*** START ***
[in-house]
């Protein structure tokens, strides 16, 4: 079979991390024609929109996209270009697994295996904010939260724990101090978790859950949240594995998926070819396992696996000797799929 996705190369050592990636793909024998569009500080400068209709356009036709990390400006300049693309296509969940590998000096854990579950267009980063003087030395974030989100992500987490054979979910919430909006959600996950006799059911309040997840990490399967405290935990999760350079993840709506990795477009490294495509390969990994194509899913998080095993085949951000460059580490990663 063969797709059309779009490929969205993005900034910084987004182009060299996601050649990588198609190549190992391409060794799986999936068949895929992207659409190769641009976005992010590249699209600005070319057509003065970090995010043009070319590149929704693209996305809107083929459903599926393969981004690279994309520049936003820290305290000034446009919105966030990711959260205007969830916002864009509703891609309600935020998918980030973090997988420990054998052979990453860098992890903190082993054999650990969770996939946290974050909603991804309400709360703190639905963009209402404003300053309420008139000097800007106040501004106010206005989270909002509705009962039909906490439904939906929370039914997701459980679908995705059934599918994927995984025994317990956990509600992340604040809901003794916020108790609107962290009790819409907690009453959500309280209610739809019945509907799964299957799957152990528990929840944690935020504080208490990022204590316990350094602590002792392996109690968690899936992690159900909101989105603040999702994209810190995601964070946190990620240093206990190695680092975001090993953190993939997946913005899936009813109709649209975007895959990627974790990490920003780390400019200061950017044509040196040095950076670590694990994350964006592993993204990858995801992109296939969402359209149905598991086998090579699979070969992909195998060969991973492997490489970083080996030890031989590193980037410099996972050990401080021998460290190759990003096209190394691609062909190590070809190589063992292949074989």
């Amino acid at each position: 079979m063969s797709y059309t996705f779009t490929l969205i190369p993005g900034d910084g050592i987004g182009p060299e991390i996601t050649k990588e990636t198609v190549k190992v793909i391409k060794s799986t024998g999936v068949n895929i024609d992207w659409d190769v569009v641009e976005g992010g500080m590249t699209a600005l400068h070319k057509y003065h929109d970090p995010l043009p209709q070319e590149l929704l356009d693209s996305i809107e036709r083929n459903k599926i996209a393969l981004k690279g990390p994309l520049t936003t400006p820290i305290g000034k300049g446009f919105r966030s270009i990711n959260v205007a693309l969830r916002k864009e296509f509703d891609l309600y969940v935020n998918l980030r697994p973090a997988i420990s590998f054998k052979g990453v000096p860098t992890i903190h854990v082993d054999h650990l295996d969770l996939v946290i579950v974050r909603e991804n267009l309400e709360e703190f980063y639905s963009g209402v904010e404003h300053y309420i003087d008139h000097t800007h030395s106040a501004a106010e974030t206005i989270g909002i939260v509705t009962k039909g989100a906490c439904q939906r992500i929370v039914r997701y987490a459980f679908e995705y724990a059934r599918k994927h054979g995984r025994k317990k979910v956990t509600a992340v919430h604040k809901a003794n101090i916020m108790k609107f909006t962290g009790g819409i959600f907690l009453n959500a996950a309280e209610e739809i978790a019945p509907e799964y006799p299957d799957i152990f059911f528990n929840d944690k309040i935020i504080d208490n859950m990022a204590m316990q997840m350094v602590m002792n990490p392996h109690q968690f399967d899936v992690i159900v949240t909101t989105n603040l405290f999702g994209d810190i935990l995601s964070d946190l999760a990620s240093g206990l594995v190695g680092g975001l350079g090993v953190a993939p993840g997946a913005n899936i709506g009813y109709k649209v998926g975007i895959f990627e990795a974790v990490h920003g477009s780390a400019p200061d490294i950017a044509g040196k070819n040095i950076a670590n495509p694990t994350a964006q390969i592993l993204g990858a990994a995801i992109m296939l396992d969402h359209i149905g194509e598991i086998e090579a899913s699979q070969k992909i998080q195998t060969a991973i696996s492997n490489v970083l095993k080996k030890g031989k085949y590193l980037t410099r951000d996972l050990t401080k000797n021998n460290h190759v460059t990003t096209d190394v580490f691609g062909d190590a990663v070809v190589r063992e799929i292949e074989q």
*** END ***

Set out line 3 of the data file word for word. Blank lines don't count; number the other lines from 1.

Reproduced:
């Amino acid at each position: 079979m063969s797709y059309t996705f779009t490929l969205i190369p993005g900034d910084g050592i987004g182009p060299e991390i996601t050649k990588e990636t198609v190549k190992v793909i391409k060794s799986t024998g999936v068949n895929i024609d992207w659409d190769v569009v641009e976005g992010g500080m590249t699209a600005l400068h070319k057509y003065h929109d970090p995010l043009p209709q070319e590149l929704l356009d693209s996305i809107e036709r083929n459903k599926i996209a393969l981004k690279g990390p994309l520049t936003t400006p820290i305290g000034k300049g446009f919105r966030s270009i990711n959260v205007a693309l969830r916002k864009e296509f509703d891609l309600y969940v935020n998918l980030r697994p973090a997988i420990s590998f054998k052979g990453v000096p860098t992890i903190h854990v082993d054999h650990l295996d969770l996939v946290i579950v974050r909603e991804n267009l309400e709360e703190f980063y639905s963009g209402v904010e404003h300053y309420i003087d008139h000097t800007h030395s106040a501004a106010e974030t206005i989270g909002i939260v509705t009962k039909g989100a906490c439904q939906r992500i929370v039914r997701y987490a459980f679908e995705y724990a059934r599918k994927h054979g995984r025994k317990k979910v956990t509600a992340v919430h604040k809901a003794n101090i916020m108790k609107f909006t962290g009790g819409i959600f907690l009453n959500a996950a309280e209610e739809i978790a019945p509907e799964y006799p299957d799957i152990f059911f528990n929840d944690k309040i935020i504080d208490n859950m990022a204590m316990q997840m350094v602590m002792n990490p392996h109690q968690f399967d899936v992690i159900v949240t909101t989105n603040l405290f999702g994209d810190i935990l995601s964070d946190l999760a990620s240093g206990l594995v190695g680092g975001l350079g090993v953190a993939p993840g997946a913005n899936i709506g009813y109709k649209v998926g975007i895959f990627e990795a974790v990490h920003g477009s780390a400019p200061d490294i950017a044509g040196k070819n040095i950076a670590n495509p694990t994350a964006q390969i592993l993204g990858a990994a995801i992109m296939l396992d969402h359209i149905g194509e598991i086998e090579a899913s699979q070969k992909i998080q195998t060969a991973i696996s492997n490489v970083l095993k080996k030890g031989k085949y590193l980037t410099r951000d996972l050990t401080k000797n021998n460290h190759v460059t990003t096209d190394v580490f691609g062909d190590a990663v070809v190589r063992e799929i292949e074989q």